“In addition to the lack of ongoing demand for the coal, WCM’s so called 'worst case scenario' hopelessly underestimates the greenhouse gas emissions from the proposed mine, even if the emissions from the use of the coal in steelmaking is ignored. The evidence before the Council shows that on the basis of current planning policy and Environmental Impact Regulations, the planning application should be refused.”
A spokesman for Cumbria County Council said: "The next scheduled meeting of the county council’s Development, Control and Regulation Committee is on Friday 2 October, where the revised application from West Cumbria Mining will be discussed. Further information regarding the outcome of this application will be available following this meeting."
Key political figures in west Cumbria have warned of the significant differences between mining projects.
It comes after the rejection of plans for a mine in the North East by Banks Mining, just weeks before a decision is due on plans by WCM.
Copeland MP Trudy Harrison said: "It’s important to understand the distinction between both proposals. Banks would have been mining for coal which was initially intended to go to English power stations – which are closing. It was not a mine for the high grade metallurgical coal used to make steel. WCM’s proposal is for a deep mine on a brownfield site. The Banks plan was for an opencast mine in a site without previous industrial activity. Therefore the comparisons being made are not accurate or relevant, we have national and international demand for coking coal for the steel industry and therefore WCM continues to have a very strong business case."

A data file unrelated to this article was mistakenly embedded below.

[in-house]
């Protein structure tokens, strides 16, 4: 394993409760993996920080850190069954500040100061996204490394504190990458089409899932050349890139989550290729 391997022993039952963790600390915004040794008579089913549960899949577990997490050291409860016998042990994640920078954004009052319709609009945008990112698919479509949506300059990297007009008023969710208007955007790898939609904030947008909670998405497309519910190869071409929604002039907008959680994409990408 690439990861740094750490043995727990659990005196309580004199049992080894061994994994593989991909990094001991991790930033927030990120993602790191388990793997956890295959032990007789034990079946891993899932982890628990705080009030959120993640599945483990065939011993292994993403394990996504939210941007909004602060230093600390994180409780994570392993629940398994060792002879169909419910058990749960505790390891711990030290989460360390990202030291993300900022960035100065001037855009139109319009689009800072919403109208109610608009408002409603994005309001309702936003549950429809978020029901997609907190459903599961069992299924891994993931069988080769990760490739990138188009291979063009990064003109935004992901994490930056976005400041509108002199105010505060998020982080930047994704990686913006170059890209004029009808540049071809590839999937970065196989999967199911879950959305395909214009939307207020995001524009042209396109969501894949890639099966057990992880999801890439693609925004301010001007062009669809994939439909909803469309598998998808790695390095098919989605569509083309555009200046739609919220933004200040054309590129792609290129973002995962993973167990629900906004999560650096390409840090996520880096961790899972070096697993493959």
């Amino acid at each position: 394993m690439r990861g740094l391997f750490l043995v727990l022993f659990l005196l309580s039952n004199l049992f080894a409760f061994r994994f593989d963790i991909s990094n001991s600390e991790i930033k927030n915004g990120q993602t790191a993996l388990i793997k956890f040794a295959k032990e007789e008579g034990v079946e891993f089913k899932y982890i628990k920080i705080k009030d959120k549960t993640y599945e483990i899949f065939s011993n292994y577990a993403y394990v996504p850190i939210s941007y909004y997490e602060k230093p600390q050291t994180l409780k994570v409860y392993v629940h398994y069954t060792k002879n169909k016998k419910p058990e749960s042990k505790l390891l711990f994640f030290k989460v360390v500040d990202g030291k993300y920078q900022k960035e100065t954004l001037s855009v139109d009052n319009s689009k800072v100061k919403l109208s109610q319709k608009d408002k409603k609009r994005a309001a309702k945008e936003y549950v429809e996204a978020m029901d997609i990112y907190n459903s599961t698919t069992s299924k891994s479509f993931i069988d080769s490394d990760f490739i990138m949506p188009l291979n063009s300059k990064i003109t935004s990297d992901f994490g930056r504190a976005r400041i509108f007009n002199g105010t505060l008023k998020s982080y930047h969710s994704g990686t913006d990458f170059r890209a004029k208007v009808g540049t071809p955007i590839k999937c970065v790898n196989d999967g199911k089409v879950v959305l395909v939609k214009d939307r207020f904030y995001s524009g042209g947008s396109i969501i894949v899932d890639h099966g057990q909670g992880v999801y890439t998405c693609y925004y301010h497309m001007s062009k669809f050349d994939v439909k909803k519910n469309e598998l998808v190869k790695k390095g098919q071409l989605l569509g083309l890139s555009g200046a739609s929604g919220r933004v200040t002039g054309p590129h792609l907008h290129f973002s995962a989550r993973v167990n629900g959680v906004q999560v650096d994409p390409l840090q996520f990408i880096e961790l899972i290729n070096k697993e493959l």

Mike Starkie, Mayor of Copeland, said he was not concerned about the consequences of the decision on the mine in the North East.
"The WCM application is going to be heard on its own merits. This rejection has no relevance whatsoever. That project had no community support and wasn't supported by MPs, it has no bearing or resonance with WMC plans."
Mark Jenkinson, MP for Workington, said: "Woodhouse Colliery is a completely different affair to Highthorn, which was a huge open cast with significant environmental impact which was wholly acknowledged by the inspector in the original enquiry and carries significant weight against when weighed in the balance.
"The UK has significant need for coking coal for steel and cement production for the foreseeable future, increasing in line with our plan for growth and our necessity to reach net-zero 2050. Steel and cement underpin every one of our low-carbon, renewable technologies, without exception. No matter how anyone tries to spin trials to create fossil-free steel, there is no viable commercial alternative that will significantly assist our route to net-zero 2050.
"UK production would significantly reduce carbon emissions, and anyone standing in the way of that UK production - or indeed conflates net-zero and absolute zero - puts at risk our shared aim of net-zero 2050."